As the Mount Ashland ski area prepares to begin work on its long-awaited expansion, two unresolved issues could easily derail the plan.

As the Mount Ashland ski area prepares to begin work on its long-awaited expansion, two unresolved issues could easily derail the plan.

Ski area managers and the city of Ashland still have not settled their disagreement over details of the expansion, for which work is scheduled to begin June 1. Opponents of the proposal also have asked the 9th U.S. Circuit Court of Appeals to issue an injunction blocking any construction while the court considers their appeal of a lower-court decision that allowed the expansion to proceed.

"It's going to be interesting," said Bill Little, president of the Mount Ashland Association, the nonprofit organization that operates the ski area.

The ski area dropped out of mediation sessions with the city of Ashland before an agreement could be crafted for moving ahead with plans to clear 16 new ski trails, build two new chairlifts and add space for about 200 cars to the parking area. Little said the ski area ended mediation because its concessions were met by "increased demands" from city officials.

Ashland city administrator Martha Bennett took a different view of the closed-door meetings.

"Nothing the city's asked for has changed," she said.

Under the terms of mediation, parties can't discuss what transpired during the private, closed-door meetings.

Agreement is crucial because the city holds the operating permit for the ski area from the U.S. Forest Service and leases it to the nonprofit association. Since the city holds the permit, city officials contend they should have final approval of all details of the expansion plan.

Mount Ashland managers contend that their lease gives them full authority and responsibility for any and all expansion projects on the 7,500-foot mountain.

"It's between the city of Ashland and the Mt. Ashland Association," said Linda Duffy, ranger for the Siskiyou Mountains District of the Rogue River-Siskiyou National Forest.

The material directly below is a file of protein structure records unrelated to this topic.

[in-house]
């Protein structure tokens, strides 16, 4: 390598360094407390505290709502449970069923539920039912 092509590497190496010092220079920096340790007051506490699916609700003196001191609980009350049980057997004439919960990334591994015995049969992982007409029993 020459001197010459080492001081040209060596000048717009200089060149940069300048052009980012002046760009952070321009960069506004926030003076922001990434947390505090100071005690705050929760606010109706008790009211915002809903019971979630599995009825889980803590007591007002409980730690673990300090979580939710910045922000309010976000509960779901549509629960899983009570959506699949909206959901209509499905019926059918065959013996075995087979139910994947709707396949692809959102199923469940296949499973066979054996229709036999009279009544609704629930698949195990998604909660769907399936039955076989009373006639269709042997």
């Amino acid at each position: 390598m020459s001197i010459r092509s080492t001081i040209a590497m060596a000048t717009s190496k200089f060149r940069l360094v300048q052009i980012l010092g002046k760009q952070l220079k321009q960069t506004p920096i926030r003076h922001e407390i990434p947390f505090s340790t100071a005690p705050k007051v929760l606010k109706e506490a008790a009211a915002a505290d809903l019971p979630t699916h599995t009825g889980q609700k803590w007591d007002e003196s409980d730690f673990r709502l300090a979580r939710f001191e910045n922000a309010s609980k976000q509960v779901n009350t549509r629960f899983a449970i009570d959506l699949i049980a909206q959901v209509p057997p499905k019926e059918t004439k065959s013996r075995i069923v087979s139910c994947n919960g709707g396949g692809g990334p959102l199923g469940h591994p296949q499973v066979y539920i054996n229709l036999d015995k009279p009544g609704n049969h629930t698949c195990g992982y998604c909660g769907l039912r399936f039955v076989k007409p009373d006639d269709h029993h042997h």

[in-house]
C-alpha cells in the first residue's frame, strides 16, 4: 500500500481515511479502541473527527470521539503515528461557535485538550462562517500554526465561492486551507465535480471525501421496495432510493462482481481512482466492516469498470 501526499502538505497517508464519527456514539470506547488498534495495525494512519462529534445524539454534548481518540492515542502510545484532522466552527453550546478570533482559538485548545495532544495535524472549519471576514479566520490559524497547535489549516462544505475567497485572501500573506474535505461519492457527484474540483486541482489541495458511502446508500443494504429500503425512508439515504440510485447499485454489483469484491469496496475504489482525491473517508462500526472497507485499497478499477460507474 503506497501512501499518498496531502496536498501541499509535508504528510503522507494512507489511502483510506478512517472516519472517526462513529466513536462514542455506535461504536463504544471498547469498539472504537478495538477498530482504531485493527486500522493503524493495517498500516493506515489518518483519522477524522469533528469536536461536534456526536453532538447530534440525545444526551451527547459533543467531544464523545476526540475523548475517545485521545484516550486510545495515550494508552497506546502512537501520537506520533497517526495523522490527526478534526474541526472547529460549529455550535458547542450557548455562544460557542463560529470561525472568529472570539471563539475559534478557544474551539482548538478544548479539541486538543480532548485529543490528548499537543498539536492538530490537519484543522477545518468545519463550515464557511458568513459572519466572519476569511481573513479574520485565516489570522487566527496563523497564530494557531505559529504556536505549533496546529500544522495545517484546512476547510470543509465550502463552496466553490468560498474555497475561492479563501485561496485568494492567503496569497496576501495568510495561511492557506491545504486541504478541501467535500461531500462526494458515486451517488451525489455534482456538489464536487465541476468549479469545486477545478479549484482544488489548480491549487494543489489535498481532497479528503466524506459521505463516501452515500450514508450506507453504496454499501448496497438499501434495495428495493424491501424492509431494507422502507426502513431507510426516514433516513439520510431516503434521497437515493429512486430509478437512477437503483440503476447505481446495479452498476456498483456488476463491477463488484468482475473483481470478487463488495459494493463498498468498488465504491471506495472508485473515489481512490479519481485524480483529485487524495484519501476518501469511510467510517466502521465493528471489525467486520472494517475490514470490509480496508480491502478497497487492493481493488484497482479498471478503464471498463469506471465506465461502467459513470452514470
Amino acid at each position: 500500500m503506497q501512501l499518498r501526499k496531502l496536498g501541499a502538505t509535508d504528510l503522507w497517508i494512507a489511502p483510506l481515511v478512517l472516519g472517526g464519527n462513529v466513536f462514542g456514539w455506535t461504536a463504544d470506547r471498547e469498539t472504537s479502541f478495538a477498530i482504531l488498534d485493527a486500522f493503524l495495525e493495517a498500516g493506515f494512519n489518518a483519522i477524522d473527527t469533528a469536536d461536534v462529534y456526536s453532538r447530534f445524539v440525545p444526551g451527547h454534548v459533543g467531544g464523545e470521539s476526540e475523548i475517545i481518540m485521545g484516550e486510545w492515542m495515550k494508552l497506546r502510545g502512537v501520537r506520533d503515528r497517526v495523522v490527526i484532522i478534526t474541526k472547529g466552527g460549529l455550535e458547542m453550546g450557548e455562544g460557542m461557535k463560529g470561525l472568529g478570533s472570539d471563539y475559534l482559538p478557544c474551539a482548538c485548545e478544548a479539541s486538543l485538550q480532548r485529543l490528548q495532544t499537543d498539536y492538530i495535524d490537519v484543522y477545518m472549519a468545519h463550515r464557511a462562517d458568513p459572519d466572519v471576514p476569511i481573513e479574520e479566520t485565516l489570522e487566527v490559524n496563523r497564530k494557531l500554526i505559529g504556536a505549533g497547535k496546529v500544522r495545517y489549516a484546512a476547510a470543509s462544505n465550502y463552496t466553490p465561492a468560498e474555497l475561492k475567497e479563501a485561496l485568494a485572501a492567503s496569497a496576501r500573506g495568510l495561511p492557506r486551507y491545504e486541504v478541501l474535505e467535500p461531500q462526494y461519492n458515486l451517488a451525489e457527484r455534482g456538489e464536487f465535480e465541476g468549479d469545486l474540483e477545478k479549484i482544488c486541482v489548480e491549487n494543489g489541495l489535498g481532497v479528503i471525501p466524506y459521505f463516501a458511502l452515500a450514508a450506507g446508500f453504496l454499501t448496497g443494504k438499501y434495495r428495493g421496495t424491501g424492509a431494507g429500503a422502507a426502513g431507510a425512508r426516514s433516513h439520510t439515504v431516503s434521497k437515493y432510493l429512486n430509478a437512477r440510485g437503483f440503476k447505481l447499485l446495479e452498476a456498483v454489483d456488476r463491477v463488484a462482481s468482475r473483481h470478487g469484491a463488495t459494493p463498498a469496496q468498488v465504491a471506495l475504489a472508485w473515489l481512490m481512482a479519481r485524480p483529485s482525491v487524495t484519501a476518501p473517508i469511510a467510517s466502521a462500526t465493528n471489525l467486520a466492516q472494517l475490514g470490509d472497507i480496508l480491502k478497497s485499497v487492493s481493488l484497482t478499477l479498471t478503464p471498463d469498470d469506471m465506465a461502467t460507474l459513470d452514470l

Little and Bennett at least agree on the three areas of contention. The city has asked the ski area to provide funds to restore the landscape should it cease operations; produce a business plan; and develop a quality review procedure to minimize environmental disturbance during construction.

It's the details of those issues that seem to have caused mediation to break down. Little said city officials want the ski area to have a larger restoration fund than the $200,000 to $300,000 proposed by the U.S. Forest Service, but they have not proposed a specific figure.

Ashland Mayor John Morrison said part of the problem is that the Forest Service definition of restoration is "vague at best."

Morrison said the ski area's business plan doesn't provide the information city officials want.

"It's a two-page listing of assets," he said. "What we're looking for is more than we got."

Morrison's predecessor in the mayor's chair, Alan DeBoer, said the business plan is more than adequate.

"I run a pretty big business," said DeBoer, who owns an Ashland car dealership. "Our business plan is less than what Mount Ashland has given the council."

DeBoer, a former member of the Mt. Ashland Association board, recalled that the city was asked to take the permit to operate the ski area during the 1992 fundraising campaign that made the ski area publicly owned. At that time, he said, no one anticipated city involvement in the management or expansion of the ski area.

DeBoer asked the council during its May 15 meeting to reject a proposal to spend as much as $75,000 for legal fees related to the ski area, but the council approved the expenditure.

"The city of Ashland has no business being in the middle of this," he said in a telephone interview.

Little said the ski area offered to hire a soil scientist to resolve construction concerns. Bennett said the city wanted a more "collaborative" relationship with the ski area during construction.

"They wanted to hire their own expert and that should be good enough for us," she said.

Meanwhile, three environmental groups that oppose the expansion hope the 9th Circuit Court will grant an injunction halting any work on the mountain while their appeal makes its way through the court. People familiar with the court have suggested an appeal could take two years.

"The court's going to be issuing a decision on our motion for an injunction at some point," said Marianne Dugan, the appellants' attorney. "They know the June 1 date. Beyond that I can't tell you anything."

Reach reporter Bill Kettler at 776-4492 or e-mail:bkettler@mailtribune.com